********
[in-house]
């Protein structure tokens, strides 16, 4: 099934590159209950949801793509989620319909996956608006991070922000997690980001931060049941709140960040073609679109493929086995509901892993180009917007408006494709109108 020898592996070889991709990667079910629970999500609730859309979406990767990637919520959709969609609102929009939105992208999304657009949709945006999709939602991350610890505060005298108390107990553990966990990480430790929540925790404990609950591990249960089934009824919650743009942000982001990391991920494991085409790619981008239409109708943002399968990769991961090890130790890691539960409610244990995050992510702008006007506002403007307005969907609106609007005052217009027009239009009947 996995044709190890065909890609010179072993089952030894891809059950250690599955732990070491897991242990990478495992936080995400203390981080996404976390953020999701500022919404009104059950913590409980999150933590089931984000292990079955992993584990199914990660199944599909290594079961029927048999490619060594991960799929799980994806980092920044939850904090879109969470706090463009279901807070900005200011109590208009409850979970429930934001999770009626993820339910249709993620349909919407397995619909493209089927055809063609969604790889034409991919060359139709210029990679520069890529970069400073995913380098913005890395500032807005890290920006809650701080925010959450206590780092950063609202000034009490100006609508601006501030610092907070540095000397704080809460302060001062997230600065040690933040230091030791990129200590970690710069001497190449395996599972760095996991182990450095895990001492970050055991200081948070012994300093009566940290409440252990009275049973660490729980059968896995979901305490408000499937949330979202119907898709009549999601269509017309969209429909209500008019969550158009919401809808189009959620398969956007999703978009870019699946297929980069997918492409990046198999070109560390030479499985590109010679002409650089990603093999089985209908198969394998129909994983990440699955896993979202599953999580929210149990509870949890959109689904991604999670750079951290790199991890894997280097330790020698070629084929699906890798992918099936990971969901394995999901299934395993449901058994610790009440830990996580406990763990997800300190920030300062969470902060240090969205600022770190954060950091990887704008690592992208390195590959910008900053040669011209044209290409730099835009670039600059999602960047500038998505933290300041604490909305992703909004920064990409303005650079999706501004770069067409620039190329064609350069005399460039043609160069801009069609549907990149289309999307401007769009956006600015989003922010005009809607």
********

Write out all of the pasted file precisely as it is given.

[in-house]
């Protein structure tokens, strides 16, 4: 099934590159209950949801793509989620319909996956608006991070922000997690980001931060049941709140960040073609679109493929086995509901892993180009917007408006494709109108 020898592996070889991709990667079910629970999500609730859309979406990767990637919520959709969609609102929009939105992208999304657009949709945006999709939602991350610890505060005298108390107990553990966990990480430790929540925790404990609950591990249960089934009824919650743009942000982001990391991920494991085409790619981008239409109708943002399968990769991961090890130790890691539960409610244990995050992510702008006007506002403007307005969907609106609007005052217009027009239009009947 996995044709190890065909890609010179072993089952030894891809059950250690599955732990070491897991242990990478495992936080995400203390981080996404976390953020999701500022919404009104059950913590409980999150933590089931984000292990079955992993584990199914990660199944599909290594079961029927048999490619060594991960799929799980994806980092920044939850904090879109969470706090463009279901807070900005200011109590208009409850979970429930934001999770009626993820339910249709993620349909919407397995619909493209089927055809063609969604790889034409991919060359139709210029990679520069890529970069400073995913380098913005890395500032807005890290920006809650701080925010959450206590780092950063609202000034009490100006609508601006501030610092907070540095000397704080809460302060001062997230600065040690933040230091030791990129200590970690710069001497190449395996599972760095996991182990450095895990001492970050055991200081948070012994300093009566940290409440252990009275049973660490729980059968896995979901305490408000499937949330979202119907898709009549999601269509017309969209429909209500008019969550158009919401809808189009959620398969956007999703978009870019699946297929980069997918492409990046198999070109560390030479499985590109010679002409650089990603093999089985209908198969394998129909994983990440699955896993979202599953999580929210149990509870949890959109689904991604999670750079951290790199991890894997280097330790020698070629084929699906890798992918099936990971969901394995999901299934395993449901058994610790009440830990996580406990763990997800300190920030300062969470902060240090969205600022770190954060950091990887704008690592992208390195590959910008900053040669011209044209290409730099835009670039600059999602960047500038998505933290300041604490909305992703909004920064990409303005650079999706501004770069067409620039190329064609350069005399460039043609160069801009069609549907990149289309999307401007769009956006600015989003922010005009809607």